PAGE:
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Peaky Blinders - Black Shirt - Review

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Peaky Blinders headed closer and closer towards the end in an exciting episode that brought Tommy closer and closer into the lion’s den. Steven Knight is clearly in set-up mode arranging the pieces together on a chess board – and having Tommy join up with the fascists and Oswald Mosely is a calculated power-play to bring him down from the inside. It’s a sprawling epic now that has left Small Heath long behind – and like its lead character, is more ambitious than ever. We’ve moved the world of small time gangsters behind and are going full House of Cards, now.

The stylish cinematography continues to be eye-catching, it’s art and really unlike any other show on air. The atmosphere is incredible across the board and it’s kept up that momentum – we get to interact with Alfie Solomons once more and Tom Hardy – although you kind of know what Alfie’s deal will be each time he shows up, the formula that allows for a Tommy/Alfie interaction is always a delight and never wears thin, with Tommy putting Alfie in a revenge mission that may have dramatic consequences beyond Alfie’s love of opera.

Ruby’s condition is getting worse and we know that her days are likely numbered – it’ll be a miracle if she pulls through the final season. The question remains about the identity of the grey man – voices from the chimney are piercing Ruby’s head and her relapse only serves up to drive the tension. Who is the grey-eyed man? Is it Michael? Mosley? Tommy Shelby himself? Steven Graham hasn’t shown up yet, two episodes in – so it could be him, and there’s plenty of options. Peaky Blinders has employed a terrific narrative device in the past to keep audiences guessing about the identity of the man who Tommy can’t defeat – and now a guessing game is thrown in here again. If it isn’t broke, don’t fix it, right?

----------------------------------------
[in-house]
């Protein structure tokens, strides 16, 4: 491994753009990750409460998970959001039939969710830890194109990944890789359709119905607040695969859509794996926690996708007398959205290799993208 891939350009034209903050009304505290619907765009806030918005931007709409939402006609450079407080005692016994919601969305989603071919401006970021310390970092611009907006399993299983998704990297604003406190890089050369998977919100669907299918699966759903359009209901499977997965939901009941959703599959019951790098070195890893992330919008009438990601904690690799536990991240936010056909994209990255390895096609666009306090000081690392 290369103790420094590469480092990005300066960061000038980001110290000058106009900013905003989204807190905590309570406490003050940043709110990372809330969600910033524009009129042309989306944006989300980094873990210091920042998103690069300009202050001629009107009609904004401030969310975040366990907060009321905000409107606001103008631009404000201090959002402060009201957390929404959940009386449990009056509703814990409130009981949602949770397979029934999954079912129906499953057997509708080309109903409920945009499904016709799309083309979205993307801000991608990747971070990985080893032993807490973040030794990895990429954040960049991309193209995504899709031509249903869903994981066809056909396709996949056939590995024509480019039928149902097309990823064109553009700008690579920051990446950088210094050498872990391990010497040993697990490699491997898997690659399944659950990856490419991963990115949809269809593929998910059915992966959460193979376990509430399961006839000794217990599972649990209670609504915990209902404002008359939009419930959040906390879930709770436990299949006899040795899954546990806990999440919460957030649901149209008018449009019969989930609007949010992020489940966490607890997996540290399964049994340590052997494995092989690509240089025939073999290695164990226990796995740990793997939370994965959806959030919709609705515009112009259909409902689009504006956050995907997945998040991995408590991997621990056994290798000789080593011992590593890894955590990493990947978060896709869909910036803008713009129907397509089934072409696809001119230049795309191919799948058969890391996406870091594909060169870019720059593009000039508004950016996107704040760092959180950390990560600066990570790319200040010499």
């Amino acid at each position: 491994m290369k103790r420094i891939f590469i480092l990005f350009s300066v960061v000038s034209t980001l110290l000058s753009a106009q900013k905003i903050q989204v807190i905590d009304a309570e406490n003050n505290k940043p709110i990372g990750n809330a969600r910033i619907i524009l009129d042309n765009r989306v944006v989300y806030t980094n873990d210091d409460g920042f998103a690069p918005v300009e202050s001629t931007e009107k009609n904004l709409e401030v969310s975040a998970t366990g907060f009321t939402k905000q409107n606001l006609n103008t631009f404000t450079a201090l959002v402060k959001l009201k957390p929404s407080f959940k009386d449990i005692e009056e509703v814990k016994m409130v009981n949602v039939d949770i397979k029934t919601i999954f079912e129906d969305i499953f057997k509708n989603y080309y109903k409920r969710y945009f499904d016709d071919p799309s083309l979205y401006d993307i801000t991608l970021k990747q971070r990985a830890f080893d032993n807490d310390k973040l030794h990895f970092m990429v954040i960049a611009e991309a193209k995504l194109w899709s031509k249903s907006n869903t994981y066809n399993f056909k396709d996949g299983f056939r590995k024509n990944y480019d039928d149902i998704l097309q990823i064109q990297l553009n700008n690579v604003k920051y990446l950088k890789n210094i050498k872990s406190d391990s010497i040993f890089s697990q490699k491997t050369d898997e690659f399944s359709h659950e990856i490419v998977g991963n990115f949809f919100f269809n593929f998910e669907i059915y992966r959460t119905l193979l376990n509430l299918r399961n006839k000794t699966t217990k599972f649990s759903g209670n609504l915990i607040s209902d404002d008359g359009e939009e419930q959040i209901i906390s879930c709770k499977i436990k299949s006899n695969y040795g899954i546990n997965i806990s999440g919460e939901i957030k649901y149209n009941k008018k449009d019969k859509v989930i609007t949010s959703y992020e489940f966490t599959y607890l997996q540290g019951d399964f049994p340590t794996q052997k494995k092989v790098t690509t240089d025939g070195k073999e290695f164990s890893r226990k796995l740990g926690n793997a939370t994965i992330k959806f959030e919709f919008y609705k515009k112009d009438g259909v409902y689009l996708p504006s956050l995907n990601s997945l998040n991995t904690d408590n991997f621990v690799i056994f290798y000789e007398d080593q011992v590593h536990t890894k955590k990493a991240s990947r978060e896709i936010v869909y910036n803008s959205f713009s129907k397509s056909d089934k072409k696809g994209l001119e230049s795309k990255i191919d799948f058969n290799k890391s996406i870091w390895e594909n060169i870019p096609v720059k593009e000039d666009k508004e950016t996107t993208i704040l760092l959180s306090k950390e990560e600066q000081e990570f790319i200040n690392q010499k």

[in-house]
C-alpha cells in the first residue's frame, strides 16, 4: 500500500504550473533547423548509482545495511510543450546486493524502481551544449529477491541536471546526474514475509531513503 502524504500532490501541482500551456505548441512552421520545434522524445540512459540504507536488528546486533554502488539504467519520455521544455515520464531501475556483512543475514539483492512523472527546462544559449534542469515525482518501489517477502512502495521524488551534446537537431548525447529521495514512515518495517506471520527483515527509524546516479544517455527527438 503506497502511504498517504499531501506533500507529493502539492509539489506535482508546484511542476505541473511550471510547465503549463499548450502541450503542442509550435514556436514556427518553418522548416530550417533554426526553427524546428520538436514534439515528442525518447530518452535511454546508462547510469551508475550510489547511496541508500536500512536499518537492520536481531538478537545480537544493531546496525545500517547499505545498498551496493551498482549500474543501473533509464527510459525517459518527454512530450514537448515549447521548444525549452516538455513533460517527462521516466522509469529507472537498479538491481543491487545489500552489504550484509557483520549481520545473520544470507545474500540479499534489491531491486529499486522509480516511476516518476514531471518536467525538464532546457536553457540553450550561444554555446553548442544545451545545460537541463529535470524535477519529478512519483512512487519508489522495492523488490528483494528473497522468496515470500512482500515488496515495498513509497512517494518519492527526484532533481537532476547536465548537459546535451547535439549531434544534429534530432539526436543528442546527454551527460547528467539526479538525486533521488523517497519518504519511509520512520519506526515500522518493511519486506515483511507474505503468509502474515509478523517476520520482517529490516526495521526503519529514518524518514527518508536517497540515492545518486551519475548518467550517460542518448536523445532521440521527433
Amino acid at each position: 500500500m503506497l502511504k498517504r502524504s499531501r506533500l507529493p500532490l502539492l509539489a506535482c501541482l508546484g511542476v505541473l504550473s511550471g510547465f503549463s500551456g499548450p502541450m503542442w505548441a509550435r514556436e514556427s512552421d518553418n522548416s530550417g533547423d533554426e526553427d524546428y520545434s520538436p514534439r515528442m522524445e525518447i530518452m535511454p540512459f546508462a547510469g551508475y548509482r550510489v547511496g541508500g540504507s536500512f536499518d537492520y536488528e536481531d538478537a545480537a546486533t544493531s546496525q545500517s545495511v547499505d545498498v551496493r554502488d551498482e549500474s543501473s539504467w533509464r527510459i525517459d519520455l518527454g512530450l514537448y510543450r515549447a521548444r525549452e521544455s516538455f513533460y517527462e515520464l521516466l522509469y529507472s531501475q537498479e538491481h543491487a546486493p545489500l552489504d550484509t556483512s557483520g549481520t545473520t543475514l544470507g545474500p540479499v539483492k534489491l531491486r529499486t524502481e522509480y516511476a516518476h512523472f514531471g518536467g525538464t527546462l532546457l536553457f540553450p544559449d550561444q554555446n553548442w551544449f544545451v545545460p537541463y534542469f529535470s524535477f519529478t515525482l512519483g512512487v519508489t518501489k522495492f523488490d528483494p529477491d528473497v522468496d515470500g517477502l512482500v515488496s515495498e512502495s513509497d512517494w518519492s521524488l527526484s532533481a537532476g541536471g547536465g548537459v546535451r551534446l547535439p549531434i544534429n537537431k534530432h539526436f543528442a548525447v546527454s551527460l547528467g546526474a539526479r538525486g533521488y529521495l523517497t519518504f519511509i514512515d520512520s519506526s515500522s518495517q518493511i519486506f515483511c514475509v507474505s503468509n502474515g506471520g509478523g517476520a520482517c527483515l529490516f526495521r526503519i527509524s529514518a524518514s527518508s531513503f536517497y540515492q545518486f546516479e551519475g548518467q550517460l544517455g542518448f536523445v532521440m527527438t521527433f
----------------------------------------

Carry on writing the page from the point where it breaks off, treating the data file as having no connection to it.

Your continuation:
Tommy’s stint as a politician and an MP for Birmingham South sees him introduce a housing bill that Churchill approves of – the only man who knows that his time spent with the fascists is that of a double agent will surely have a greater role to play this season. His speech to the Labour party members is undercut by the fact that he presents IRA Captain Swing with a statement about left and right extremists being two sides of the same coin – and it’s great to see Ada being there to give deadpan reactions to Swing, real name Laura McKee, saying yes to Tommy’s offer – because everybody does. He knows her all to well.

The plan is for Tommy to meet Jack Nelson – American east-coast kingpin to arrange access to Mosley and his ilk. Swing gives the support of Dublin, and Nelson would let them ship Opium to Boston. It’s a mammoth house of cards that could collapse if the slightest thing were to go wrong – Ada knows this, but Tommy’s as confident as ever. He’s even able to give Arthur the kickstart that he needs to get out of his funk – and a ready and recharged Arthur could give the unpredictable spark of chaotic energy that this season hasn’t really had so far – everything has gone seemingly according to plan for once. That can’t last.

It's fantastic to see Amber Anderson as Diana Mitford and she makes an instantly glamours entrance, casting the spotlight on her. She’s a Lady Macbeth, a Wendy Byrde, a Claire Underwood type figure from the off – the spotlight is well and truly on Anderson and she owns every second of it. The confrontation between her and Lizzie is brief but powerful, and Sam Claflin strikes a terrifyingly calculative figure as ever. I wonder how much Peaky is going to go into alternate history territory or stick to true events here – there’s the chance that the show could go full Quentin Tarantino if it wants to – the show has always been a bit hammy, as is evidenced every time Tom Hardy shows up – but what makes it work so well is that unlike trying to be anything else the show content to completely revel in it, and I don’t mind that one bit, as long as it continues its excellent form.

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